Like any great teen oriented dramedy, from, say, Gilmore Girls to Glee, and I guess we can add Bunheads to that list now, there are always personal and social issues that must be confronted in order for lessons to be learned and the status quo to be maintained. Part of what makes My So-Called Life so refreshing is that the teenage characters seem to behave as actual teenagers do, and the adults aren’t idealized or demonized the way they usually are in these situations. Perhaps it has something to do with that portrait of a smiling President Clinton on the principal’s wall that lets everyone know that things are gonna be alright, and hey, maybe adults really aren’t all that bad. Look at dad, cooking with cilantro and being all progressive. And look at Rayeanne’s mom, lighting up a butt on the schoolyard steps just after a sign in the school’s hallway warned that “Smoking Kills.” That’s awesome! And then she talks about sex with Angela’s mom, like she’s encouraging it! Unbelievable. I love this show.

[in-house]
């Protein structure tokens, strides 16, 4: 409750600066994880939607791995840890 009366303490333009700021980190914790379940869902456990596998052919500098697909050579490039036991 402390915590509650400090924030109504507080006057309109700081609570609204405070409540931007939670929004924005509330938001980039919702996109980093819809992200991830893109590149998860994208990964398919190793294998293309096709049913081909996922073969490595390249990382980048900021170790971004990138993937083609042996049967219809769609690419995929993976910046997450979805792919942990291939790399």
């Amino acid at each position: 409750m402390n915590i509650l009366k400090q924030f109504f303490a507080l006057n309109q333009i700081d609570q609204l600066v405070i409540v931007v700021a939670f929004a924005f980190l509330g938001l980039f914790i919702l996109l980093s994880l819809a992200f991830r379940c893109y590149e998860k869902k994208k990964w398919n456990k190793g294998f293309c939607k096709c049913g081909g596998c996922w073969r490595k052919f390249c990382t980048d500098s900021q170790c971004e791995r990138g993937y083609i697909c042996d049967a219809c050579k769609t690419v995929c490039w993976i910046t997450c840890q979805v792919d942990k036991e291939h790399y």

The “Gossip and Guns” episode of My So-Called Life is bursting with serious teen issues that were as relevant in 1994 as they are today, which says something about, as one character puts it, “the times we live in,” meaning, of course, that they never really change. Bullying, violence, teenage sex, Aids, homosexuality, masculinity, isolation, alienation, gossip…it seems remarkable that “Gossip and Guns” was exploring the, unfortunately, always timely gun control debate almost 20 years ago. A student’s gun misfires in a school hallway, serious concern ensues, and reason seems to prevail. Even the guy with the Michael Stipe haircut gets to offer his assessment and have his spot in the sun. My So-Called Life proved that a teen focused show didn’t need to talk down to anyone in order to be entertaining, or to provoke debate. It also showed that it is possible to portray kids as they really are, choosing for themselves what they want to believe.

Works Cited

Jared Leto


“My So-Called Life”


Anthony Galli currently lives in Athens, Georgia. He shares a birthday with his black cat, Magic, and they both claim Wings of Desire as their favorite film. Anthony has published two books of poetry, Amnesia for Insomniacs and Invisible Idiot.